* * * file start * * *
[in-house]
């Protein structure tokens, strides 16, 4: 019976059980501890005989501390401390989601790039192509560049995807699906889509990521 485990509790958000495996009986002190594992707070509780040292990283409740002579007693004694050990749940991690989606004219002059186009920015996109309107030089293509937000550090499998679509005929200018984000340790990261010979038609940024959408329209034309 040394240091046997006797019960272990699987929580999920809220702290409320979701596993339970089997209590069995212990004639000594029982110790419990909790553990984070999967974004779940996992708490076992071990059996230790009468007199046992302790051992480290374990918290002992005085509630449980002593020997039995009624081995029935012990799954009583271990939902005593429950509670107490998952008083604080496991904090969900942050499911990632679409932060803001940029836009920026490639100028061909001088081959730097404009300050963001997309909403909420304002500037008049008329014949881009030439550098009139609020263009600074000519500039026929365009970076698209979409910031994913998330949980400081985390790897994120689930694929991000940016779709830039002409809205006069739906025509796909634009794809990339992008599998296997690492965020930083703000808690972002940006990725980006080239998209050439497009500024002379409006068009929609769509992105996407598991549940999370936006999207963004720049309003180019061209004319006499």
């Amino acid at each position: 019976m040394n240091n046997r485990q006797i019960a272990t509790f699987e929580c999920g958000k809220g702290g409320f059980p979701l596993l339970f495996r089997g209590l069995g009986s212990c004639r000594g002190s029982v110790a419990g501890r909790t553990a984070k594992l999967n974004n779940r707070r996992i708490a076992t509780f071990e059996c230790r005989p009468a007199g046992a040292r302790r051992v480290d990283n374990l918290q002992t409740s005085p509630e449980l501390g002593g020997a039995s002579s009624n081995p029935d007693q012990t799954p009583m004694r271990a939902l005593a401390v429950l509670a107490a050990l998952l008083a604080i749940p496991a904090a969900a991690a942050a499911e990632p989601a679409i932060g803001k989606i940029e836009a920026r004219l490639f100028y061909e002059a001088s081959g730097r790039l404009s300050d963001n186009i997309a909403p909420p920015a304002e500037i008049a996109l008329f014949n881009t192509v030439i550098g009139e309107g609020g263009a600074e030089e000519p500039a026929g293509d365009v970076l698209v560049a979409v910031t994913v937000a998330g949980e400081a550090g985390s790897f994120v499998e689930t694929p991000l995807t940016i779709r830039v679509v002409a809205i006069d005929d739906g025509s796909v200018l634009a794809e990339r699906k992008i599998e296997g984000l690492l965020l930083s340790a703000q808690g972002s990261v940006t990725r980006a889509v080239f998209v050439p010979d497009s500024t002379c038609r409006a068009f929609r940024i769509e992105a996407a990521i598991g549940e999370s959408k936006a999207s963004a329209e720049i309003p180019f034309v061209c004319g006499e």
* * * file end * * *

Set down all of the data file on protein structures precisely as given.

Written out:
[in-house]
């Protein structure tokens, strides 16, 4: 019976059980501890005989501390401390989601790039192509560049995807699906889509990521 485990509790958000495996009986002190594992707070509780040292990283409740002579007693004694050990749940991690989606004219002059186009920015996109309107030089293509937000550090499998679509005929200018984000340790990261010979038609940024959408329209034309 040394240091046997006797019960272990699987929580999920809220702290409320979701596993339970089997209590069995212990004639000594029982110790419990909790553990984070999967974004779940996992708490076992071990059996230790009468007199046992302790051992480290374990918290002992005085509630449980002593020997039995009624081995029935012990799954009583271990939902005593429950509670107490998952008083604080496991904090969900942050499911990632679409932060803001940029836009920026490639100028061909001088081959730097404009300050963001997309909403909420304002500037008049008329014949881009030439550098009139609020263009600074000519500039026929365009970076698209979409910031994913998330949980400081985390790897994120689930694929991000940016779709830039002409809205006069739906025509796909634009794809990339992008599998296997690492965020930083703000808690972002940006990725980006080239998209050439497009500024002379409006068009929609769509992105996407598991549940999370936006999207963004720049309003180019061209004319006499």
């Amino acid at each position: 019976m040394n240091n046997r485990q006797i019960a272990t509790f699987e929580c999920g958000k809220g702290g409320f059980p979701l596993l339970f495996r089997g209590l069995g009986s212990c004639r000594g002190s029982v110790a419990g501890r909790t553990a984070k594992l999967n974004n779940r707070r996992i708490a076992t509780f071990e059996c230790r005989p009468a007199g046992a040292r302790r051992v480290d990283n374990l918290q002992t409740s005085p509630e449980l501390g002593g020997a039995s002579s009624n081995p029935d007693q012990t799954p009583m004694r271990a939902l005593a401390v429950l509670a107490a050990l998952l008083a604080i749940p496991a904090a969900a991690a942050a499911e990632p989601a679409i932060g803001k989606i940029e836009a920026r004219l490639f100028y061909e002059a001088s081959g730097r790039l404009s300050d963001n186009i997309a909403p909420p920015a304002e500037i008049a996109l008329f014949n881009t192509v030439i550098g009139e309107g609020g263009a600074e030089e000519p500039a026929g293509d365009v970076l698209v560049a979409v910031t994913v937000a998330g949980e400081a550090g985390s790897f994120v499998e689930t694929p991000l995807t940016i779709r830039v679509v002409a809205i006069d005929d739906g025509s796909v200018l634009a794809e990339r699906k992008i599998e296997g984000l690492l965020l930083s340790a703000q808690g972002s990261v940006t990725r980006a889509v080239f998209v050439p010979d497009s500024t002379c038609r409006a068009f929609r940024i769509e992105a996407a990521i598991g549940e999370s959408k936006a999207s963004a329209e720049i309003p180019f034309v061209c004319g006499e």